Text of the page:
But it was not India’s foreign presence alone that complicated Sri Lanka’s internal affairs. Rather, India’s involvement was exploited by different vested interests for their own reasons and to their own ends. The government itself was a house divided. President Jayewardene nearing the end of his second and final term as President, had no control over his government or even his cabinet to reach broad consensus, let alone unanimous support, for his agreement with India and the 13th Amendment. Prime Minister Premadasa and his chief cabinet rivals found that opposing their president’s agreement with India was the strongest starting point in the race to succeed the same president. It was not principle but opportunism that informed their opposition.
Outside the government, the official SLFP saw no electoral advantage in defending JRJ’s agreement, even if the SLFP leadership was ready to overlook what JRJ had done to Mrs. Bandaranaike in suspending her civil rights. From the old United Front, the Left Parties supported the agreement and even though their support did not carry anything of a following in the country, their remaining followers became targets for JVP attacks. Vijaya and Chandrika Kumaratunga were prominent supporters of the agreement.
Vijaya Kumaratunga paid with his life, 1988, for the principled position he took, leaving his widow to defiantly raise her fists in a political statement at his funeral. Within six years, Chandrika Kumaratunga would spearhead a movement to oust the UNP from after its 17-year rule. The point is that Vijaya and Chandrika Kumaratunga demonstrated that there is enough space in the Sinhalese political society for an alternative political course from what the JVP did in its second coming and others would do as successors to Chandrika Kumaratunga. Both the JVP and Mahinda Rajapaksa who succeeded President Kumaratunga were beneficiaries of a different alternative perspective and thinking in Sinhalese society, namely, Jathika Chinthanaya.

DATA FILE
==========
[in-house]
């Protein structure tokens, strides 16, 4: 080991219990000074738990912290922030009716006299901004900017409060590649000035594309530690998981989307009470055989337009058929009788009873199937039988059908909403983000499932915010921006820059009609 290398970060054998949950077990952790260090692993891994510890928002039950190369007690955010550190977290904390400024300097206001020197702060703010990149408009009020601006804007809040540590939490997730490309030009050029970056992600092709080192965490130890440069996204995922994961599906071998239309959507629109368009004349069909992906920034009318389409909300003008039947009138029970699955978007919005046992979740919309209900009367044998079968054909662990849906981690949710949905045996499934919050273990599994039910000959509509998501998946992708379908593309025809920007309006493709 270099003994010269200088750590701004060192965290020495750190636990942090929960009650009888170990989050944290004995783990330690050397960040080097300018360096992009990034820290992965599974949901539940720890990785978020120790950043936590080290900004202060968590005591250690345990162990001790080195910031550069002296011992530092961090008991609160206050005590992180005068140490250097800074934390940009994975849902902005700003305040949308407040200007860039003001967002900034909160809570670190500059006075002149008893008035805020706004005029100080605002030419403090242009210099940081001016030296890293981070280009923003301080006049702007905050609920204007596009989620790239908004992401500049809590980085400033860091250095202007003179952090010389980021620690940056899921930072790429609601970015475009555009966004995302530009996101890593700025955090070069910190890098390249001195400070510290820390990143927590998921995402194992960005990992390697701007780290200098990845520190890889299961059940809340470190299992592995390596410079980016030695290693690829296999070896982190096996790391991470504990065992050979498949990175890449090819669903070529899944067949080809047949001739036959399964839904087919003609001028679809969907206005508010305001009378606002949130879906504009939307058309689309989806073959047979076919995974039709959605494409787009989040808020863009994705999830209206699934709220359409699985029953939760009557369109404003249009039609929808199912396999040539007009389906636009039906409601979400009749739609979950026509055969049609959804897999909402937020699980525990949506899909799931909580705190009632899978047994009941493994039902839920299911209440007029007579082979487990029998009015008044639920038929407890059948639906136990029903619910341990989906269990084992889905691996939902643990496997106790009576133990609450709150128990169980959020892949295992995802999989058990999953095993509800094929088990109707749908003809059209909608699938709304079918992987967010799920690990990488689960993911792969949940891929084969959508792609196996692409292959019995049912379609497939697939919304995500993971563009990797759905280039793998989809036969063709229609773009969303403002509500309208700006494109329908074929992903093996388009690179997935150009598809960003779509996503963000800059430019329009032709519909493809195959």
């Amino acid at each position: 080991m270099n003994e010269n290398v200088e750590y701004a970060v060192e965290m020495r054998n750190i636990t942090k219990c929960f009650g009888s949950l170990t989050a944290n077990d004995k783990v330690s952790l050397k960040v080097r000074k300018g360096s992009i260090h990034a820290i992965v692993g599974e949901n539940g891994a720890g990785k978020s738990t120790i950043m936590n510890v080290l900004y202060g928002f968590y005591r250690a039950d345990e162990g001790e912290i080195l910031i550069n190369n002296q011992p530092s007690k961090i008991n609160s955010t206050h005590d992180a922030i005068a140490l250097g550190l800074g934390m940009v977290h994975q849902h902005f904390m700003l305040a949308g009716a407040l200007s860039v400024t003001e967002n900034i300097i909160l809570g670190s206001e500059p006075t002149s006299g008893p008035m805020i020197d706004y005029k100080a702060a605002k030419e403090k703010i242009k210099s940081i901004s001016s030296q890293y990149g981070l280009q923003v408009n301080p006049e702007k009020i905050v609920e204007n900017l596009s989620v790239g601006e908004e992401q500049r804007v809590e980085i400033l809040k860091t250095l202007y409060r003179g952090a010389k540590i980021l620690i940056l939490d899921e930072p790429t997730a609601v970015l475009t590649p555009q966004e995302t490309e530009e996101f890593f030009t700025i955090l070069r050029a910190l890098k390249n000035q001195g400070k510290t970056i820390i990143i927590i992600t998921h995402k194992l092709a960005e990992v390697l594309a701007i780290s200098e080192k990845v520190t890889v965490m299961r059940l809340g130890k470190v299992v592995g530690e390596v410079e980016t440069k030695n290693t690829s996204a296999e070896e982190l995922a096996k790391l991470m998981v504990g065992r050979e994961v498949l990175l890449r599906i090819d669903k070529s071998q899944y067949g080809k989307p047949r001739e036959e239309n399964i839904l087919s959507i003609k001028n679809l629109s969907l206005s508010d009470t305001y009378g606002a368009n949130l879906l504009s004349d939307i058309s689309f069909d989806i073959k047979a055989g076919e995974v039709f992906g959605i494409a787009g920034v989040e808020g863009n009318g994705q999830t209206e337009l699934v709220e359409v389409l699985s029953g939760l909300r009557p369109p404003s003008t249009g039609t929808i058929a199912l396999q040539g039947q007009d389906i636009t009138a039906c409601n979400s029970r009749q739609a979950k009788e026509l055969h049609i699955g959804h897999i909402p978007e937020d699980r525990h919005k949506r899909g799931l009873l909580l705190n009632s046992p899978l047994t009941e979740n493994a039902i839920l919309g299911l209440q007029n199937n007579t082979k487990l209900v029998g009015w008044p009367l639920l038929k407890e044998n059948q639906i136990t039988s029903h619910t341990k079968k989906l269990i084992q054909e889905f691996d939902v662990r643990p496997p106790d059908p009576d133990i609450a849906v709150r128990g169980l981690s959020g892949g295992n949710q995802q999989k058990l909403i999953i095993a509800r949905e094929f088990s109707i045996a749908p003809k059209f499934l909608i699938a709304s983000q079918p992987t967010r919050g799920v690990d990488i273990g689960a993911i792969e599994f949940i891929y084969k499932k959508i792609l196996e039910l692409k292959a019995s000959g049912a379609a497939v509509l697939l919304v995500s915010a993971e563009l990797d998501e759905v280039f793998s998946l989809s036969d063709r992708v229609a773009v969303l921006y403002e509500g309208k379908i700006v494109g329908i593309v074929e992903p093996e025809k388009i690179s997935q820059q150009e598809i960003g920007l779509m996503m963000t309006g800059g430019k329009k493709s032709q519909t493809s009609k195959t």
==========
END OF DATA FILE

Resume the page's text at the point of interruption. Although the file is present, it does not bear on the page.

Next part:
Jathika Chinthanaya (JC – the ‘way of thinking of a nation’) emerged as an influential source of opposition among Sinhalese Buddhist intelligentsia and cultural figures to the UNP government’s open economic policies and cultural alienations. Operating outside the formal political parties, JC has been more a school of thought than a movement. But it has provided cultural fuel and ideological support to political organizations who would operationalize its thinking in the political arena. JC’s emergence initially filled the vacuum created by the withering away of the Old Left. Its initial preoccupation was also against the UNP government’s economic policies and the culture of privileging western cosmopolitanism.
Invariably, however, JC went on to address another need as the vehicle for the Sinhalese intelligentsia to counter the political onslaught of Tamil separatism. In a sense, it was a common response in a majority community, or nationality, to counter insistent self-determinism on the part of minority nationalities. The kind of response that Eric Hobsbawm used to warn as the danger of confronting nationalisms. This was when the break-up idea was becoming fashionable in the British Isles and elsewhere after Tom Nairn’s celebrated book, The Break-Up of Britain, published in the 1980s.
*To be continued…